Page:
Inaugural Equity, Social Justice, and Advocacy Award
The Equity, Social Justice, and Advocacy Award recognizes individuals at Harvard Medical School (HMS)/Harvard School of Dental Medicine (HSDM) and within the HMS/HSDM-affiliate community who advance equity, social justice, and advocacy - contributions that affirm the HMS mission, HMS community values, and medical professionalism. Health equity and social justice advocacy – whether directed at our patients, practices, institutions, systems, or society – are inherent in medicine’s professional ethos. The National Academy of Medicine identified “equitable” as one of the six domains of health care quality, and defined the aim of “equity” at the population level to include improving “health status… in a manner that reduces health disparities… .” Further, the Association of American Medical Colleges (AAMC) acknowledges expertise and means within the academic medicine community to advance anti-racism efforts and advocacy to address health inequities affecting marginalized communities. Such contributions are consistent with the HMS mission:
To nurture a diverse, inclusive community dedicated to alleviating suffering and improving health and well-being for all through excellence in teaching and learning, discovery and scholarship, and service and leadership.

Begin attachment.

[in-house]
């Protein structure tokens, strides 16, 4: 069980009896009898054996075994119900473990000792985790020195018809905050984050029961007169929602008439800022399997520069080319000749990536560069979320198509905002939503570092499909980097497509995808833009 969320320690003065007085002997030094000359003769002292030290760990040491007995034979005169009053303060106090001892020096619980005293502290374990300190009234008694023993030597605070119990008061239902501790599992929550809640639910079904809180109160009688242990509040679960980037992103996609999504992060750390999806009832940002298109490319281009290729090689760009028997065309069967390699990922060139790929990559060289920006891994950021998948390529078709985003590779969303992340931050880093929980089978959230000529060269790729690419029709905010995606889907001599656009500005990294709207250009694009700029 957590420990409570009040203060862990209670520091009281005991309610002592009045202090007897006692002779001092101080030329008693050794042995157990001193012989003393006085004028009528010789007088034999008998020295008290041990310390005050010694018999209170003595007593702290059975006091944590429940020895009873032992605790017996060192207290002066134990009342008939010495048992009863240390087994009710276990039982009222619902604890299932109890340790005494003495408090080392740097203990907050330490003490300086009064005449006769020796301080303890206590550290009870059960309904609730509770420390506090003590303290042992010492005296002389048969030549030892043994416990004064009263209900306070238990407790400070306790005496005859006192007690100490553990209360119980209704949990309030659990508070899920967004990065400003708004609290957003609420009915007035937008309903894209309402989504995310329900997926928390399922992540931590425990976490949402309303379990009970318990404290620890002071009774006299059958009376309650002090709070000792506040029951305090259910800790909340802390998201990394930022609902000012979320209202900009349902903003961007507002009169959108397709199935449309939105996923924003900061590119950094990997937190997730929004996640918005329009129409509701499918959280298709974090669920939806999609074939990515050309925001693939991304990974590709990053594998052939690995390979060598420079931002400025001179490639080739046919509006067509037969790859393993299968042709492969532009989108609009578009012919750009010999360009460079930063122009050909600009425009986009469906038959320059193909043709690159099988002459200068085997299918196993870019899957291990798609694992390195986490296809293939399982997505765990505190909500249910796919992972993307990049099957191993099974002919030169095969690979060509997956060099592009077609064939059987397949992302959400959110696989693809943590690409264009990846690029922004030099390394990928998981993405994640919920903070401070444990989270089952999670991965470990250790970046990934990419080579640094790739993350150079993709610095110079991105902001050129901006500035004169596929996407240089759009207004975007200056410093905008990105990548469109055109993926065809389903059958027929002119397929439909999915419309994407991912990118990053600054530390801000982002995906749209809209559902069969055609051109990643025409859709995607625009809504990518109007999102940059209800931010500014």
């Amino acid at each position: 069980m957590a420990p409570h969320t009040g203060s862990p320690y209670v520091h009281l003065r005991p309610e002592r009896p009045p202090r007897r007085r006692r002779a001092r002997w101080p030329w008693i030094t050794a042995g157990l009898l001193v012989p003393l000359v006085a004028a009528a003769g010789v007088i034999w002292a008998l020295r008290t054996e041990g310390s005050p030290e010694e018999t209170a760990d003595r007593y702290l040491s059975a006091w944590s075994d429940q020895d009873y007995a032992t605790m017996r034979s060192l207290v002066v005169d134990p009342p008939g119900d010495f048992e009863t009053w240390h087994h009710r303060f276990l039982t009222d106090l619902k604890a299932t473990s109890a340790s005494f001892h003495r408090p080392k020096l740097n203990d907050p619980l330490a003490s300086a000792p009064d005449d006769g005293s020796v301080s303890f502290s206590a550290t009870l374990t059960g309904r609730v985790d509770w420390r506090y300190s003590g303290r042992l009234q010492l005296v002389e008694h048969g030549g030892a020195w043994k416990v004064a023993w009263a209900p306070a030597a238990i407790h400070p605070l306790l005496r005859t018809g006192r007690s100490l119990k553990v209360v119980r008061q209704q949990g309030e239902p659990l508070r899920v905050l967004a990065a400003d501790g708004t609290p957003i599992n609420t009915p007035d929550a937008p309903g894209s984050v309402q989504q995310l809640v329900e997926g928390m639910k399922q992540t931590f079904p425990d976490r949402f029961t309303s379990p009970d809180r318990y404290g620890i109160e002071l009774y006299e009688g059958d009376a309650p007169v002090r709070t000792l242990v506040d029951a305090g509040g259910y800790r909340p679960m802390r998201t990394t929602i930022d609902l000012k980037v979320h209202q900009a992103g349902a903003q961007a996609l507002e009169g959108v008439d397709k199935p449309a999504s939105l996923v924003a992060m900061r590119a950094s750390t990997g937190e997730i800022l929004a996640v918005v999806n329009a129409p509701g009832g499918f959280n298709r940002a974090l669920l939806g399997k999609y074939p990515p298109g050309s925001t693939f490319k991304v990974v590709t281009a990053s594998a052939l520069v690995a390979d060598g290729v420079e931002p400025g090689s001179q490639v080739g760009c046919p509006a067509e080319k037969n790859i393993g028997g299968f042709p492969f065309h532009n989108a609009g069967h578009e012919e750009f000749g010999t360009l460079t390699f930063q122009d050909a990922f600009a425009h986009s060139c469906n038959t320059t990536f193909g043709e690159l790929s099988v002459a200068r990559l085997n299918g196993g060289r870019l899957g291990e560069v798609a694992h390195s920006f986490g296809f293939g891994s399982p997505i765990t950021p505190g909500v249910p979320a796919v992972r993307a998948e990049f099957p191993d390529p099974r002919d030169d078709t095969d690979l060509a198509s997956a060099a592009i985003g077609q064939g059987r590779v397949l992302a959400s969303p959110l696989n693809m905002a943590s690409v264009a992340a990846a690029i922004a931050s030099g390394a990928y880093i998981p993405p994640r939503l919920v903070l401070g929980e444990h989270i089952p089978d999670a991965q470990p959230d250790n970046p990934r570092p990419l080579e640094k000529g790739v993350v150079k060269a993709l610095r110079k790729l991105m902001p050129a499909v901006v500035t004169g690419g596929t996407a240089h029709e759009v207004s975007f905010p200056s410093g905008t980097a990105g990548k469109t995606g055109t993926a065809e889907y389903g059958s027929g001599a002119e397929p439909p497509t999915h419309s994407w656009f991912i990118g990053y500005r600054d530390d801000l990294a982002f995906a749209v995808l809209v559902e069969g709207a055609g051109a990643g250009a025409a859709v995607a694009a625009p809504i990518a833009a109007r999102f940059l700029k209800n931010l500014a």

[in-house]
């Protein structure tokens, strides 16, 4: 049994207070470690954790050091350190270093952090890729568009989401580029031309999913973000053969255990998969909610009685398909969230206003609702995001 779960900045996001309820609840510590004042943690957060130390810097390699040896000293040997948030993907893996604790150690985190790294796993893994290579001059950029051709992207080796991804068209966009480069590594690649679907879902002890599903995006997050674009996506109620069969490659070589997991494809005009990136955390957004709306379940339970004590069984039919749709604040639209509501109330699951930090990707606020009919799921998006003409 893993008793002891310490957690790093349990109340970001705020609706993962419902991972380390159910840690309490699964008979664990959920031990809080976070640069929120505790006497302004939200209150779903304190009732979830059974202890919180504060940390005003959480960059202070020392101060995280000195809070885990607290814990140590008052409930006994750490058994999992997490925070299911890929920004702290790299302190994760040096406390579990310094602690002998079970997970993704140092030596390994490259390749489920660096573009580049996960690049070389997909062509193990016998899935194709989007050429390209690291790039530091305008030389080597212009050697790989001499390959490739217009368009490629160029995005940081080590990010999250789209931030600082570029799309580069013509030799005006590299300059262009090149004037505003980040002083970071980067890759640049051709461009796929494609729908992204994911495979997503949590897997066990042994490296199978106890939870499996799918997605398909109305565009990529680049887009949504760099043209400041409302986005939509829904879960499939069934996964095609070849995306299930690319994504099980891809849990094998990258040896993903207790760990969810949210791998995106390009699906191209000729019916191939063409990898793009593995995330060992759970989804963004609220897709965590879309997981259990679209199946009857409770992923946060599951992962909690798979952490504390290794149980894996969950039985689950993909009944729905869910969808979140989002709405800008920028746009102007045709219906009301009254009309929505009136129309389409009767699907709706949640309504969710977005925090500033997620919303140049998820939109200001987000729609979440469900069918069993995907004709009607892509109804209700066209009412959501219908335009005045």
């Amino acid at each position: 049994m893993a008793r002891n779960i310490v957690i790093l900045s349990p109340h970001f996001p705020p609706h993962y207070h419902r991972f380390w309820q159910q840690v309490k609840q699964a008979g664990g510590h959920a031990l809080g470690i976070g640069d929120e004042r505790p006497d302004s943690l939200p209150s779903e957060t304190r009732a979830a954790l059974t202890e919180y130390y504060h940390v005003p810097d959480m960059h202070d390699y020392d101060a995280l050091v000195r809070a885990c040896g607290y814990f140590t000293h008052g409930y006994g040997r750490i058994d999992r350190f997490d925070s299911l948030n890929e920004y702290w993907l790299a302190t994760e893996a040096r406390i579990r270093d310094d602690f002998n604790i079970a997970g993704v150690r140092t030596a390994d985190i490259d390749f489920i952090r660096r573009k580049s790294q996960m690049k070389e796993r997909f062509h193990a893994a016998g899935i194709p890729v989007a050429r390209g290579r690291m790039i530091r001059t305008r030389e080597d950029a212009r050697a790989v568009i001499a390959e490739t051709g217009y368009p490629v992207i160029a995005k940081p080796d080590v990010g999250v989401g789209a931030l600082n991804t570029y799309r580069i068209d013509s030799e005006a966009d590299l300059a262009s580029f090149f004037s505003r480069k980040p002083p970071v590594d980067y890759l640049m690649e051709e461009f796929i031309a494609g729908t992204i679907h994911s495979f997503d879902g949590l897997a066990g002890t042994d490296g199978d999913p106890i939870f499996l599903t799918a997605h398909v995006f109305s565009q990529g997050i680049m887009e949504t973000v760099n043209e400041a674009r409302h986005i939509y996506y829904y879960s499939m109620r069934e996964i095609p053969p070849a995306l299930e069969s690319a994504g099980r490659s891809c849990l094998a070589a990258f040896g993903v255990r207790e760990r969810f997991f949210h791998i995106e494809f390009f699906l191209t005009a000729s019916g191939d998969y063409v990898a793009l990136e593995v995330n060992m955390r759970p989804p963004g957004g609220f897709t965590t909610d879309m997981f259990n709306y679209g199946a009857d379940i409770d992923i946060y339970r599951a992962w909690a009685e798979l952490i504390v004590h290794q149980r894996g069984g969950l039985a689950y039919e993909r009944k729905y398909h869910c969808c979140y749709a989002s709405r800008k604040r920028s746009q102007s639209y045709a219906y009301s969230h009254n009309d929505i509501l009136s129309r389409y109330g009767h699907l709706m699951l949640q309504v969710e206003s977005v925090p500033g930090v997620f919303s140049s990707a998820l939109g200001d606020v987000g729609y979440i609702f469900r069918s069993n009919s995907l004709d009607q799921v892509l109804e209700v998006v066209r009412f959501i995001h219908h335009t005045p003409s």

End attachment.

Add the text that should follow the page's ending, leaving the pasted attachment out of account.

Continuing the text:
- The following individuals are eligible for this award:
- Faculty – must be based at HMS/HSDM or an HMS-affiliated hospital or institution.
- Trainee – must be a house officer, clinical or research fellow, post-doctoral fellow based at HMS/HSDM or an HMS-affiliated hospital or institution.
- Student – must be enrolled at HMS/HSDM or HMS Division of Medical Sciences.
- Staff – must work directly for HMS or HSDM (receiving a Harvard paycheck).
- In addition to internal nominations, self-nominations and nominations from outside institutions, organizations or individuals will be accepted.
- The nominee’s work should result in practice or educational innovation, policy, culture change, or entrepreneurship that has positively impacted marginalized populations.
- The nominee’s impact can be evidenced and measured by contributions to clinical care and outcomes, scholarship, position statements, research, curriculum development, community engagement, expert testimony, and policies.
- The contribution must go above and beyond routine expectations required of the nominee’s position and responsibilities and may account for a change effected by the nominee. Efforts that contribute to such change, either transformative or incremental, will be considered.
- Developing an innovative curriculum that provides the knowledge and skill base to further social justice in at-risk communities.
- Raising awareness of immigrant health while creating accessible pathways to address their unique social and health needs.
- Utilizing data to advocate for changes that regulate tobacco advertising targeting youth in low-income communities.
- Modifying quality improvement efforts to include equity dimensions to effectively address clinical outcome gaps among populations.
For more information please contact:
Terésa J. Carter